Tuesday, 24 November 2009

Listen to your mother

The other day I went to the Chinese store nearby to get some ingredients for a stir fry. I had translated the ingredients from Hongkongese to English to French. So when I got to the store and asked the teenage guy for help, I understandably stammered over my words what with the babblefished ingredient list and my general lack of brain power at the moment. The guy said to me, "Je parle français, vous savez," which woke me up from my hazey state. The way he said it wasn't aggressive or nasty, it was just a reassurance. I responded that of course I knew that and the problem was me since my list was lost in translation and so was my brain. He replied that it just seemed like I was speaking to him the way he speaks to his mother who doesn't speak French. And for some reason, I totally respected him and his reply.

This all got me thinking about the complications of being bilingual, the misconceptions people have and the perception this guy has of himself (a chip on his shoulder or not?) because being raised in a bilingual environment isn't easy and he probably has to deal with idiots all the time.

A couple days later, I was out with some friends and since we were speaking English, the waitress spoke to us in English. This instantly got my back up. I can't explain why, but this always annoys me. I become speechless and don't know if I should speak French or English. French to prove I can or English to make her feel good. Maybe she just wants to practice? Or maybe she's an idiot (since we all ordered our meals in perfect French)? I guess, like the young guy in the store, you get your back up because you think people are taking you for an idiot or doubting your ability to communicate, which just grates on your nerves after a while.

What it comes down to is that I hope my kids will be more like the guy in the Chinese store and less like me when confronted by people who don't know if they know how to communicate. These people are not questioning your intelligence but are merely trying to make life easier for you.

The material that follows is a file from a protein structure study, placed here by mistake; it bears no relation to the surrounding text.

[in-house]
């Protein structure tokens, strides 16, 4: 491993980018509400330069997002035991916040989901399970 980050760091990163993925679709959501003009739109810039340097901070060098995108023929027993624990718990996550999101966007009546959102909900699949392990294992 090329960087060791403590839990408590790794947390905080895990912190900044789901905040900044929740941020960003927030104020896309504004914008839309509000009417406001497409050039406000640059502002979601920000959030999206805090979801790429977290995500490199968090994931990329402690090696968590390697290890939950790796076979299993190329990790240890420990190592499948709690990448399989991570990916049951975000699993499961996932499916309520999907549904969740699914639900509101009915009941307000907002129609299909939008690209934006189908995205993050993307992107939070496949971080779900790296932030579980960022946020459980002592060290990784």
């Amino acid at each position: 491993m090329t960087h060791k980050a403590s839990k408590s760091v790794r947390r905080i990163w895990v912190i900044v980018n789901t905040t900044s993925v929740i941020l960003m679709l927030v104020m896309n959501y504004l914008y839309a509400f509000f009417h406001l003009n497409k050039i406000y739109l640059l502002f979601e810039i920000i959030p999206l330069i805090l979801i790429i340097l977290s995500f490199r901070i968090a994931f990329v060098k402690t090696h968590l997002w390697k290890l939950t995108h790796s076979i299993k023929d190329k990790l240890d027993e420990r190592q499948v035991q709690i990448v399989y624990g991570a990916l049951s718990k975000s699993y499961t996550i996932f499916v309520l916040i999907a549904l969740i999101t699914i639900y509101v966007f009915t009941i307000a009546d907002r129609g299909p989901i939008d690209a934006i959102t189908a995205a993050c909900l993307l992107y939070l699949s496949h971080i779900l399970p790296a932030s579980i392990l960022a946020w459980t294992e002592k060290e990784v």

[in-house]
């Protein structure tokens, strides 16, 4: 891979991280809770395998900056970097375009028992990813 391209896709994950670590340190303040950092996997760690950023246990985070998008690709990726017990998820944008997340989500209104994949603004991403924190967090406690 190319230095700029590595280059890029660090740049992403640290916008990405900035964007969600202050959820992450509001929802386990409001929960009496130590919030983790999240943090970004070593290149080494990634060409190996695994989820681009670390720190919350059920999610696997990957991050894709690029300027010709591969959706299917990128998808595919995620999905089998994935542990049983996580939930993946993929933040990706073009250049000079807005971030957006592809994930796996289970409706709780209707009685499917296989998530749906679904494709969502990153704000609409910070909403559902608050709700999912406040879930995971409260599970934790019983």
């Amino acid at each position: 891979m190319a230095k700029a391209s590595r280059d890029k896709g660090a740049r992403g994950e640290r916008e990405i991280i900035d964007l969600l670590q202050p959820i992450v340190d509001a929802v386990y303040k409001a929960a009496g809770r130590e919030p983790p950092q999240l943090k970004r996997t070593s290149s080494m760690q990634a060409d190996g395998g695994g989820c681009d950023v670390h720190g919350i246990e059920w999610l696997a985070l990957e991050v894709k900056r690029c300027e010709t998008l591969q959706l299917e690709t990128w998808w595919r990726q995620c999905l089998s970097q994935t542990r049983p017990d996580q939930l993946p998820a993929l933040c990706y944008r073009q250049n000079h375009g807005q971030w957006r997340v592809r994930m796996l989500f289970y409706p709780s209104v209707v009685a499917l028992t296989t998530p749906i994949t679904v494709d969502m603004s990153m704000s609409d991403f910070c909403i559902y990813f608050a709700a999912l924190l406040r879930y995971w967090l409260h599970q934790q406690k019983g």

Do as I say, don't do as I do...

9 comments:

Emmy said...

I once got really cheesed off in a restaurant in brussels about this. While the waitress asked the french-speaking couple sitting next to our table if they wanted apéro, she merely spat out 'what would you like to order' on our English speaking table. So, English speaking people don't want a kir? Or nibbles? Language creates a lot of misconceptions.

I've never been able to come out with a good line to people who (regulary) insult my intelligence by thinking I don't understand or speak French. If anyone has a good oneliner that has worked for them I'd be very grateful!

Jan Exner said...

Hiya,

Do you want me to include this post in this months Carnival on Bilingualism?

Cheers,
Jan

P.S.: check http://www.bilingualforfun.com/about/blogging-carnival-on-bilingualism/ for more info on the carnival

Ksam said...

Waiters speaking to me in English is one of my main pet peeves too. Funnily enough though, t doesn't really bother me here in Paris since most people *are* tourists, but it really bothers me when I'm in the countryside. Especially since the people there tend to speak really terrible English. My solution has just been to just do it the French way, ie talk to them really loudly and slowly in French as if they were stupid. They usually back off after a sentence or two.

MM said...

I still don't get it...I'm sure I will ten years down the line...but i'm sure she was speaking English at me - to make me feel better (particularly as I was closest to her and my french is NOT perfect)...but I don't think she mean't to insult us but to be nice...
If it was in the UK i'm sure i'd speak French to practice...
And I DO think that if there is a group of people speaking a foreign language in a resto - I think your first thought would be to think they were tourists not residents - I guess we'll have to agree to disagree on this one...Poor girl she looked terrified, prob wondered WTF...never play out your own insecurities on others....hmmmmm better said than done of course!! but yes ask me again in 10 years!! x

English Rider said...

Could you possibly preempt the situation with a big friendly "Bonjour Madame" to set the theme before any wait person has to make a guess at which language you prefer?

Reb said...

I don't get it either...I know she was probably being nice but I still get all worked up. I hope my kids will react more like the nice guy in Chinese store than me...

bloggingonbilingualism said...

This happens sometimes to me in the US when speaking French to my kids. People think I don't speak English (very weird to assume that in the US, I'd say). I have had the opposite happen in France too - similar to your stories. There English is usually way worse than my French. But, if it is better, I let it go....

bloggingonbilingualism said...

Typo above guess my (native) English is not that good after all (ha ha). "There" should be "their," of course! Oh, those homonyms!

Reb said...

Jan, sure include this on bilingual carnival! Thanks!

To everyone, thanks for the input. I know it's silly to think people speak in English to me because they doubt my french skills. When in actuality, it's only because they are being nice.

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